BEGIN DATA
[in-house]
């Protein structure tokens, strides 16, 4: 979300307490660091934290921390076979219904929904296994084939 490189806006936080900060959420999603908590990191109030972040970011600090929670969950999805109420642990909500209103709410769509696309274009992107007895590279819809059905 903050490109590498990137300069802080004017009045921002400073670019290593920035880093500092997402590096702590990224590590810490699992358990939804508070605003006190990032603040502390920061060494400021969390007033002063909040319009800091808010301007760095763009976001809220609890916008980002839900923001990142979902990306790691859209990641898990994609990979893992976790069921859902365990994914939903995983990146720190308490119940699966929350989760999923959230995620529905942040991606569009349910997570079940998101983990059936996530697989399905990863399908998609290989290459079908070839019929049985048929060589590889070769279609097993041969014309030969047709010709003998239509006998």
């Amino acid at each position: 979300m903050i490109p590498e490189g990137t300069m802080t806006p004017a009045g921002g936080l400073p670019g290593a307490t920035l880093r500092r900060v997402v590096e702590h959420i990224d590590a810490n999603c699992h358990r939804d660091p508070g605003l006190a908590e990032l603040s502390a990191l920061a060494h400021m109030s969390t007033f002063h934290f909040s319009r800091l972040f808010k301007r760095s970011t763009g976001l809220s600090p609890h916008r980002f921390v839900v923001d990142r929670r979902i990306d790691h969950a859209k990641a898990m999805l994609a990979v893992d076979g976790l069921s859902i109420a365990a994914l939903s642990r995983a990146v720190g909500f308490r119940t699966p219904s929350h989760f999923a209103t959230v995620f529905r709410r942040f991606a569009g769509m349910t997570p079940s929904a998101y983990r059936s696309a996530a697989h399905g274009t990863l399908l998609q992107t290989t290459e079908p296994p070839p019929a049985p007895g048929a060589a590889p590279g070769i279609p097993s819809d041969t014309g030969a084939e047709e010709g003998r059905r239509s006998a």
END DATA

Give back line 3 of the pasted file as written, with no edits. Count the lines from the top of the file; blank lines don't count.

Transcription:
């Amino acid at each position: 979300m903050i490109p590498e490189g990137t300069m802080t806006p004017a009045g921002g936080l400073p670019g290593a307490t920035l880093r500092r900060v997402v590096e702590h959420i990224d590590a810490n999603c699992h358990r939804d660091p508070g605003l006190a908590e990032l603040s502390a990191l920061a060494h400021m109030s969390t007033f002063h934290f909040s319009r800091l972040f808010k301007r760095s970011t763009g976001l809220s600090p609890h916008r980002f921390v839900v923001d990142r929670r979902i990306d790691h969950a859209k990641a898990m999805l994609a990979v893992d076979g976790l069921s859902i109420a365990a994914l939903s642990r995983a990146v720190g909500f308490r119940t699966p219904s929350h989760f999923a209103t959230v995620f529905r709410r942040f991606a569009g769509m349910t997570p079940s929904a998101y983990r059936s696309a996530a697989h399905g274009t990863l399908l998609q992107t290989t290459e079908p296994p070839p019929a049985p007895g048929a060589a590889p590279g070769i279609p097993s819809d041969t014309g030969a084939e047709e010709g003998r059905r239509s006998a």